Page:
Every single character was based on someone. The character Jamal, the drug dealer that Alessandro Babalola plays, he was based on someone that Olivia and I always used to see, when we lived on an Estate in Dalston.

When we moved there, there was always this shady character hanging around with his hood up, really tall, always around, walking over to a black BMW that was parked up in the estate, it looked like he was a drug dealer basically.

We were a bit worried about him, we met him when we were moving in and we were leaving the car open with all our stuff in it, and we were worried he might take our stuff, we were very wary of him.

This went on for a little while, always seeing him outside our house, he started talking to us and eventually we saw him one day, standing outside our house and woman leaned out of a window a few doors down and went “James will you get in here and clean your bloody room”, he took his hood off and he was about fourteen years old. He was actually really lovely, he was such a nice boy, probably the politest boy on the estate. It’s just mad, the stereotypes you make of someone, so we really played on that with our character Jamal.

Do you guys find it easier to write about and play people that you can observe and that you’ve been around, does it make it more enjoyable?

Elliot: Yeah, It’s just like anything! It’s easier if you don’t have to do extensive research and you have it all there organically in front of you. What I love about the play and where we live is that you can go for a coffee and be watching an altercation over the road, or a conversation and there you go, that’s inspiration.

Live within something that you’re writing about, because it makes every day exciting. I like just walking about London sometimes, especially in East London, you can go in to some really shady places, or really beautiful places and everything feels like inspiration, things I want to write about, things I take pictures of, in order to get to the next play.

Flesh and Bone is about a family living in an East End Tower Block and features a mix of Rap, Grime and Shakespeare, were these all things you were interested in, and what made you want to combine them together?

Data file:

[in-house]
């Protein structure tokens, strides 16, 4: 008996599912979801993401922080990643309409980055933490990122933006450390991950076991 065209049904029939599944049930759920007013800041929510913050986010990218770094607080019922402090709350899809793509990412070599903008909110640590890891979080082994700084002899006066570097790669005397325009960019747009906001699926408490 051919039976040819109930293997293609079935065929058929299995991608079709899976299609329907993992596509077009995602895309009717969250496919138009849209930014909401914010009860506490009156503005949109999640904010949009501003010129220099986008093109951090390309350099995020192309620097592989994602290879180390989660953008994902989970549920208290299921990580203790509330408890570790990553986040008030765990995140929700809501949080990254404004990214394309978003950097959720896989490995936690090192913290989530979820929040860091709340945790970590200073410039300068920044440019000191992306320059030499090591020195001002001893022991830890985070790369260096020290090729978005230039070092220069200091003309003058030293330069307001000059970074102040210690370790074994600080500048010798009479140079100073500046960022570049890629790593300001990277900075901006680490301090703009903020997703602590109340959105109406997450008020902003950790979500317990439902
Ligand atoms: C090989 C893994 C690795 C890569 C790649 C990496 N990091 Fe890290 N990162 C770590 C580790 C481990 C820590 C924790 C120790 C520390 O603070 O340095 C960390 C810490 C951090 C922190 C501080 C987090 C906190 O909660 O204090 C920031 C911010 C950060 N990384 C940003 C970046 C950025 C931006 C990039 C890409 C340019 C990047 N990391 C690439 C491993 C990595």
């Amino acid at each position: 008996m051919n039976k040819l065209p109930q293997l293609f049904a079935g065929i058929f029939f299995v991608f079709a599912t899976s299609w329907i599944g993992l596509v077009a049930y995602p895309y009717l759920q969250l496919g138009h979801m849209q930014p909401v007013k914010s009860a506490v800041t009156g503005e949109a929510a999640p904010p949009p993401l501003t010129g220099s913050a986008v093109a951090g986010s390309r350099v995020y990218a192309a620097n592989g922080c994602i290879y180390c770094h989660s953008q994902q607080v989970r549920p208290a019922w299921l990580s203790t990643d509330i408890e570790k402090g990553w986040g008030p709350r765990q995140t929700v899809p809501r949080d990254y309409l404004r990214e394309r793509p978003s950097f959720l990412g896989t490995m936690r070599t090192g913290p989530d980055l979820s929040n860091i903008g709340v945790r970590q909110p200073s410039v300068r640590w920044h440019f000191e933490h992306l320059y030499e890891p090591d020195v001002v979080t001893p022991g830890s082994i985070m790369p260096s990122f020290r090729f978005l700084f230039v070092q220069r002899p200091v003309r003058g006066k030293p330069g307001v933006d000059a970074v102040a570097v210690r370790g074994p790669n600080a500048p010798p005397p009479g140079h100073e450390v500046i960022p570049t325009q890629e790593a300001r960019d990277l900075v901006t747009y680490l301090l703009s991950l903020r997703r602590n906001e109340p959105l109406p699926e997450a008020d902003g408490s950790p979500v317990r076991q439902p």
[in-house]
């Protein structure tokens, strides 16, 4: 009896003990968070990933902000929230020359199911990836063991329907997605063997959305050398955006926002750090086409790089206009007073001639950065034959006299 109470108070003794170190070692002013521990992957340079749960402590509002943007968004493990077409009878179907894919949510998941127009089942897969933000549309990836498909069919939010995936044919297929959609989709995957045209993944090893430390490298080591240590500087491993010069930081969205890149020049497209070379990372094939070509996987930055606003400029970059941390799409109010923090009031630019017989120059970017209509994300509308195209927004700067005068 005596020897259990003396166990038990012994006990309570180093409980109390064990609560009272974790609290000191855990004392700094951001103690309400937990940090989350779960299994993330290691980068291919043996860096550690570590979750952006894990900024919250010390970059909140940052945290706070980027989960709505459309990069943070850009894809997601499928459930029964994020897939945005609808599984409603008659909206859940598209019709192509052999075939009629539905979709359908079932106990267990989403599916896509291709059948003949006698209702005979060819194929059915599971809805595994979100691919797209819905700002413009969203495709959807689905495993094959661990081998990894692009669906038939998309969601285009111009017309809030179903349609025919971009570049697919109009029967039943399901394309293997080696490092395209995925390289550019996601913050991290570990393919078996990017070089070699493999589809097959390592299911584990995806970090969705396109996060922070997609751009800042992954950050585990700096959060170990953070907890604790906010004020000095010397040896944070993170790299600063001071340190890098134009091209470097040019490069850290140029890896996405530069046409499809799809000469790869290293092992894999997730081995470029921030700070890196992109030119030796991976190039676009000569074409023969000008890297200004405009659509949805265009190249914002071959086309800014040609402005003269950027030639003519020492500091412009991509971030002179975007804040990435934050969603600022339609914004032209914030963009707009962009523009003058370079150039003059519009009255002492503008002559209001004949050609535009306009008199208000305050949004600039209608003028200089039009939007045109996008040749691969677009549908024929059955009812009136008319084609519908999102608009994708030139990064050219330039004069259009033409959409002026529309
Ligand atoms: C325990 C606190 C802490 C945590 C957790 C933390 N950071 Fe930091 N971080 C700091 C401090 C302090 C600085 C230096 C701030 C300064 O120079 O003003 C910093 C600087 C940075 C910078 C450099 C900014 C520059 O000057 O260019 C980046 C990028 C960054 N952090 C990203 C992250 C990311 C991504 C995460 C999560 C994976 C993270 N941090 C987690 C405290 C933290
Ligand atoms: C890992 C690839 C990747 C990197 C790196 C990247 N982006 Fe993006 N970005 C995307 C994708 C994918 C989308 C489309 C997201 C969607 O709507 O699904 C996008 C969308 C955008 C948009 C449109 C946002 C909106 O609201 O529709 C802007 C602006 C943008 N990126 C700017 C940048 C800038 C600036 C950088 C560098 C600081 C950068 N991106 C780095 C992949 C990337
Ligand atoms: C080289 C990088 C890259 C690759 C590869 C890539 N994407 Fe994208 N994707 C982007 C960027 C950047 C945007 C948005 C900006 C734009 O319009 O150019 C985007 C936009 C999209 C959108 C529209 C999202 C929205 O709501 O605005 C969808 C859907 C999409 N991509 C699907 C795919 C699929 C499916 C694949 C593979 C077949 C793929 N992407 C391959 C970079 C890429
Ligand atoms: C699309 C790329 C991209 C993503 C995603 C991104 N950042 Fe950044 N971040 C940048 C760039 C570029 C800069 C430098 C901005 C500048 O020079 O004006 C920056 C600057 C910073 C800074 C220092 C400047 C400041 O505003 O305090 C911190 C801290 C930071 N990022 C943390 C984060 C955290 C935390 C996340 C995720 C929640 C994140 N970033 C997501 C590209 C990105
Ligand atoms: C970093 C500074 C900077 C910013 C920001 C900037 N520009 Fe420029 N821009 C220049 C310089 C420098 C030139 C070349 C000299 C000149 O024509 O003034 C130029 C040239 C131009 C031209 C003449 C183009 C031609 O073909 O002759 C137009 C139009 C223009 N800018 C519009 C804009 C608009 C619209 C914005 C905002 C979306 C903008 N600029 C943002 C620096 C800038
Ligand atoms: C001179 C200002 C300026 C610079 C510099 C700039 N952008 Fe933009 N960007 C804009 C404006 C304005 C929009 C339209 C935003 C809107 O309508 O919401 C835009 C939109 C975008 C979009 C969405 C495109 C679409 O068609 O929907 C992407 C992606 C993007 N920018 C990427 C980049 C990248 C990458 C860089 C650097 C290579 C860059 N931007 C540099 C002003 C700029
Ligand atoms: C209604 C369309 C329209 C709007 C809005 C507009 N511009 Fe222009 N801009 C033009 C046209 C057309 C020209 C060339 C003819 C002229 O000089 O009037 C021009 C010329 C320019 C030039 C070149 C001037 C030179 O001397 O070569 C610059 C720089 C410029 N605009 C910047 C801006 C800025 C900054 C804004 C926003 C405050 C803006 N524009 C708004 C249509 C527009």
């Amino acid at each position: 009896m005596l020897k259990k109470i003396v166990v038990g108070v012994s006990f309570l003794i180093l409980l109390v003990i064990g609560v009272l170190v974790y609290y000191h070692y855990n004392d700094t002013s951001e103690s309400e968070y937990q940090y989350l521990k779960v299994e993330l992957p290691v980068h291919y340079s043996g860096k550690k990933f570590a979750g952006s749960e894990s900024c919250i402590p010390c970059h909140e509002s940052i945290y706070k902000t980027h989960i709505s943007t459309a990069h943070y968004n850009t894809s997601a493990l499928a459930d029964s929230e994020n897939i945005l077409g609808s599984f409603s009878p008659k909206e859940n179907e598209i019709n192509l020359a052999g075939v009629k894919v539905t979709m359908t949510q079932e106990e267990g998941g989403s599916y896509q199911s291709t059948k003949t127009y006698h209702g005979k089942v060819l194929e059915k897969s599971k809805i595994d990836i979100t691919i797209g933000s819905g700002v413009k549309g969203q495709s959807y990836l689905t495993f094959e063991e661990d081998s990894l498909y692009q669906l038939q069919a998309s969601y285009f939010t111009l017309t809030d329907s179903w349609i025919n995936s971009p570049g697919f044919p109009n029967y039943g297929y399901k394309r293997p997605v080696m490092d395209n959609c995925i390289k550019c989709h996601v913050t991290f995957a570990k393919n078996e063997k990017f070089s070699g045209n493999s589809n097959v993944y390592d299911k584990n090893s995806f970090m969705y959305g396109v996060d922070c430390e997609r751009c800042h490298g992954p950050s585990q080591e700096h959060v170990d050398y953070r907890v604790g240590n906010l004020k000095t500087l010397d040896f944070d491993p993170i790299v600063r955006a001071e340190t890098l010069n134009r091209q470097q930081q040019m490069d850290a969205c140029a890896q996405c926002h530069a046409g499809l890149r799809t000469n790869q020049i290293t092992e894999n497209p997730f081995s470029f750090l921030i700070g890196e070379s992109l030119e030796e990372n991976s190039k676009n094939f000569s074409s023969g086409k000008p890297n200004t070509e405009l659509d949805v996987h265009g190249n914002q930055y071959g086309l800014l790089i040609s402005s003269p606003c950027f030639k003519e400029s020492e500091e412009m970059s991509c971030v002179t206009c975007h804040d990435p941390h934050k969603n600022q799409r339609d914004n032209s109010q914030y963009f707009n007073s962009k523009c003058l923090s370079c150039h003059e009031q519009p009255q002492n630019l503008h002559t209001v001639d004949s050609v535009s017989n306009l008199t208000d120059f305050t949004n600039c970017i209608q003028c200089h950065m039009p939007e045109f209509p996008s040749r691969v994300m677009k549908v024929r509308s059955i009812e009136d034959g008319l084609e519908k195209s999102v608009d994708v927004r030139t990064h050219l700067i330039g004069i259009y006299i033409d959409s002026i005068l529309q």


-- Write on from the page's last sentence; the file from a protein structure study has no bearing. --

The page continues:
Elliot: I think so, especially at the beginning. It’s all about articulating the un-articulated, when I started writing, I love grime music, rap, hip-hop and underground hip-hop, especially from the UK, and I just love how boisterous and virile it can be, and you’d not really seen that on stage properly. Those combined with our love for Berkoff and other lyrical playwrights and it was just great to combine them.

It just came from a love for those things and giving characters the most loud and virile voices that I could fine. It was becoming more and more lyrical and rhyming and finding those voices. The Shakespeare stuff gave this grand telling of mundane stories, some of the stories there might be rats in the house, or the washing machines not working, but it’s in this Shakespearian, cockney rhyming slang and it just makes it important

Flesh and Bone has come on an amazing Journey, it must be amazing to do that with people you’ve been working with since university?

Olivia: Just to have that opportunity and the end product. At the Royal Albert Hall when we won, Pedro’s illustration was on the wall six times, he was an AUB artist and it was just amazing to feel like we’ve all done it together, with everyone that’s helped from AUB.

Elliot: It’s great to think we were all at AUB, we have all mucked in together, a few years ago we were all at house parties together as silly little students, and now we’re all in a project together and it feels really nice.

Olivia: When you’re at AUB, you don’t know who’s going to be what when you leave, you don’t know who’s going to be able to help you in the future, so be kind to everybody.

Flesh and Bone had already one a Fringe First Award, Overall Winner of Best Theatre at Adelaide Fringe and now an Olivier Award, it must be amazing for your first production through Unpolished to be so well received?